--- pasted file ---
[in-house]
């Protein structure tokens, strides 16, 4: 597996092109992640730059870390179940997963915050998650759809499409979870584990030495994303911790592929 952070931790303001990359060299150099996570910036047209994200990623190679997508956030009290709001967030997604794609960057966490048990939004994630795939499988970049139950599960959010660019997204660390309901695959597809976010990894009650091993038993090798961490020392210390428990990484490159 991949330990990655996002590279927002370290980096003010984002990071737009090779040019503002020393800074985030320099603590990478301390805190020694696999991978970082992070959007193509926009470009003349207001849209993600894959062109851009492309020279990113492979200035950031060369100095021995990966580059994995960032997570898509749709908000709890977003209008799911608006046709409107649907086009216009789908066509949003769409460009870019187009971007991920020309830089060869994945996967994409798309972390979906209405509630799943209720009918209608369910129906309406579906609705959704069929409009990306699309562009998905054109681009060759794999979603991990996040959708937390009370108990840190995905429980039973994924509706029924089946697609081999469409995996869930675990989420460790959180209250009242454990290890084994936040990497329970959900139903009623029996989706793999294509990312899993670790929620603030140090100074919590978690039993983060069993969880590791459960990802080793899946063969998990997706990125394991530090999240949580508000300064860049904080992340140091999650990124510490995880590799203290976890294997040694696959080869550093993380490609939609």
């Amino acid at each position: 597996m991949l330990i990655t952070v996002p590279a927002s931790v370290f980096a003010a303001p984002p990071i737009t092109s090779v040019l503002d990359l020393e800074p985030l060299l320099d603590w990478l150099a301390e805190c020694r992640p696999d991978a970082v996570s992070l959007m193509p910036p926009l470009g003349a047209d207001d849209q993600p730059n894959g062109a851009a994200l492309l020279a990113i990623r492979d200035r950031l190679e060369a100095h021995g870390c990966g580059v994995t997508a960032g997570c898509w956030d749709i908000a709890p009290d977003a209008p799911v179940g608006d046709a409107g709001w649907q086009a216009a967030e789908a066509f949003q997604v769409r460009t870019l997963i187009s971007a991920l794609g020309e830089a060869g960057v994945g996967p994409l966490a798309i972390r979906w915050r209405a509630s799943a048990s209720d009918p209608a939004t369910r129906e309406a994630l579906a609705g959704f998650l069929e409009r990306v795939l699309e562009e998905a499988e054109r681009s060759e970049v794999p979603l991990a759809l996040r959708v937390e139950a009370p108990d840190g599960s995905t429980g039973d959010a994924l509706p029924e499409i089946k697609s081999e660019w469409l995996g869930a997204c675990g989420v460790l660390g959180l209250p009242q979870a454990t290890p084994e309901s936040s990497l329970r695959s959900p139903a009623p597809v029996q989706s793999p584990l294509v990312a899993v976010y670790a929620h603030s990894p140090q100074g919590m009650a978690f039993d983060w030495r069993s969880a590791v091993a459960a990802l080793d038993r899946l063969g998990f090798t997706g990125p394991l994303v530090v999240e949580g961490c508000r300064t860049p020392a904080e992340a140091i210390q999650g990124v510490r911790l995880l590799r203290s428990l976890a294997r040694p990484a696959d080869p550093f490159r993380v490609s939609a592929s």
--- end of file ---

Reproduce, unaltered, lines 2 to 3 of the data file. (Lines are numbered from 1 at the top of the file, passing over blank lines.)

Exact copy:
């Protein structure tokens, strides 16, 4: 597996092109992640730059870390179940997963915050998650759809499409979870584990030495994303911790592929 952070931790303001990359060299150099996570910036047209994200990623190679997508956030009290709001967030997604794609960057966490048990939004994630795939499988970049139950599960959010660019997204660390309901695959597809976010990894009650091993038993090798961490020392210390428990990484490159 991949330990990655996002590279927002370290980096003010984002990071737009090779040019503002020393800074985030320099603590990478301390805190020694696999991978970082992070959007193509926009470009003349207001849209993600894959062109851009492309020279990113492979200035950031060369100095021995990966580059994995960032997570898509749709908000709890977003209008799911608006046709409107649907086009216009789908066509949003769409460009870019187009971007991920020309830089060869994945996967994409798309972390979906209405509630799943209720009918209608369910129906309406579906609705959704069929409009990306699309562009998905054109681009060759794999979603991990996040959708937390009370108990840190995905429980039973994924509706029924089946697609081999469409995996869930675990989420460790959180209250009242454990290890084994936040990497329970959900139903009623029996989706793999294509990312899993670790929620603030140090100074919590978690039993983060069993969880590791459960990802080793899946063969998990997706990125394991530090999240949580508000300064860049904080992340140091999650990124510490995880590799203290976890294997040694696959080869550093993380490609939609």
């Amino acid at each position: 597996m991949l330990i990655t952070v996002p590279a927002s931790v370290f980096a003010a303001p984002p990071i737009t092109s090779v040019l503002d990359l020393e800074p985030l060299l320099d603590w990478l150099a301390e805190c020694r992640p696999d991978a970082v996570s992070l959007m193509p910036p926009l470009g003349a047209d207001d849209q993600p730059n894959g062109a851009a994200l492309l020279a990113i990623r492979d200035r950031l190679e060369a100095h021995g870390c990966g580059v994995t997508a960032g997570c898509w956030d749709i908000a709890p009290d977003a209008p799911v179940g608006d046709a409107g709001w649907q086009a216009a967030e789908a066509f949003q997604v769409r460009t870019l997963i187009s971007a991920l794609g020309e830089a060869g960057v994945g996967p994409l966490a798309i972390r979906w915050r209405a509630s799943a048990s209720d009918p209608a939004t369910r129906e309406a994630l579906a609705g959704f998650l069929e409009r990306v795939l699309e562009e998905a499988e054109r681009s060759e970049v794999p979603l991990a759809l996040r959708v937390e139950a009370p108990d840190g599960s995905t429980g039973d959010a994924l509706p029924e499409i089946k697609s081999e660019w469409l995996g869930a997204c675990g989420v460790l660390g959180l209250p009242q979870a454990t290890p084994e309901s936040s990497l329970r695959s959900p139903a009623p597809v029996q989706s793999p584990l294509v990312a899993v976010y670790a929620h603030s990894p140090q100074g919590m009650a978690f039993d983060w030495r069993s969880a590791v091993a459960a990802l080793d038993r899946l063969g998990f090798t997706g990125p394991l994303v530090v999240e949580g961490c508000r300064t860049p020392a904080e992340a140091i210390q999650g990124v510490r911790l995880l590799r203290s428990l976890a294997r040694p990484a696959d080869p550093f490159r993380v490609s939609a592929s």